Your hardwood floors are a prized part of your home’s charm, and a major selling point, so it’s important to get them looking their best before listing your home for sale. Hardwood floors are most commonly made of oak, maple, walnut, or hickory.
Since hardwood floors are made of natural wood and require special treatment, it’s important to know what to do — and what not to do — before deep cleaning this type of flooring.
Clean floors convey value to buyers when they walk through your home. A clean floor also shows the home has been cared for and well maintained. A dirty floor may cause buyers to wonder what else may not be maintained in the home.
Dingy floors that have been worn down over time can still be made more appealing, at least enough to sell your home. Buyers who are looking to make major changes in the home may not mind dingy floors so much, especially if the floor is dated in style. It’s still important to make them as clean as possible and present them well with a deep cleaning that’s tailored to your specific flooring type.
How is deep cleaning different from regular cleaning?
Deep cleaning is different from regular cleaning in that it’s more intensive and is not done as often. Regular cleaning is done about once a week for the average household. Deep cleaning, by contrast, is done less frequently — only a few times a year at most.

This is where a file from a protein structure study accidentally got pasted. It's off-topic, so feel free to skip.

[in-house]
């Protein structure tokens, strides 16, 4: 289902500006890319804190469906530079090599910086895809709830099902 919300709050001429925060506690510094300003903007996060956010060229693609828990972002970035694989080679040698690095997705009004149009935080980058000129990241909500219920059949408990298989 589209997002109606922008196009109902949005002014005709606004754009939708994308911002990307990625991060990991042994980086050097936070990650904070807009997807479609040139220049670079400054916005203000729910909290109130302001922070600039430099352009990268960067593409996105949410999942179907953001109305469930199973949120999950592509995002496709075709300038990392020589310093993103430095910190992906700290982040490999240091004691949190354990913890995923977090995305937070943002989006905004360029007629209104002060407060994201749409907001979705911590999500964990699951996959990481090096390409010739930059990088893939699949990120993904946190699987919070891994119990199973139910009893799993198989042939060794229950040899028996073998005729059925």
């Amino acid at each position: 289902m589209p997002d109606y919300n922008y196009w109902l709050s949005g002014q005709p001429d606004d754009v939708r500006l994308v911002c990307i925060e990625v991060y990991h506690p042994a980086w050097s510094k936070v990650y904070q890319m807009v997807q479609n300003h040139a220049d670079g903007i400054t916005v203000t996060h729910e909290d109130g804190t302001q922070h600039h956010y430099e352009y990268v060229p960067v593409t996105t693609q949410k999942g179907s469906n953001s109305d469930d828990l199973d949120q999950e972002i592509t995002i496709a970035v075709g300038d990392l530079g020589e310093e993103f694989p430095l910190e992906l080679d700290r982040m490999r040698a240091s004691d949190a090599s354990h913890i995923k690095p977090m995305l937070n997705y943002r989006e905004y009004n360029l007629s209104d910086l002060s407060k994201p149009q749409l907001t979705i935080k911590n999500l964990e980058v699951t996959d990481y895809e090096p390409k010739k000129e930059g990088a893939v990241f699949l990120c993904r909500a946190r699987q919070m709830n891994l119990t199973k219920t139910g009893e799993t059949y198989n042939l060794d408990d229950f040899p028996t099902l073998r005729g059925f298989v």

Regular cleaning includes wiping down surfaces, dusting, tidying up clutter, and clearing debris from floors to give the home a fresh appearance and feel. Deep cleaning goes beyond in order to get rid of grime, dirt, and scum in the home and focuses on sanitizing and disinfecting to keep people from getting sick. Deep cleaning often takes longer because it involves a lot of detail work, but has longer staying power and more noticeable results.
To provide you with expert advice, we consulted with Scott Johnston, owner of Carpet Care of Carolinas in Raleigh, North Carolina. Carpet Care of the Carolinas began in 1970. Johnston, who has been involved in the family business his entire life, knows all about how to clean hardwood floors thanks to years of experience.
In this post, Johnston explains how to pay special attention to hardwood floors to keep them from warping, discoloring, or ruining the urethane coating atop the floor itself. Floors that have been too enthusiastically scrubbed or neglected may require professional services to restore them beyond what the home DIYer can accomplish.
Before you pull out the cleaning tools, make sure you know how to give your hardwood flooring the special treatment it deserves to shine for years to come. “Identify what type of floor you’re dealing with first,” said Johnston. “It’s a good idea to research and find out what type of floor you have because you can’t treat all floors the same, there are so many types of materials now.”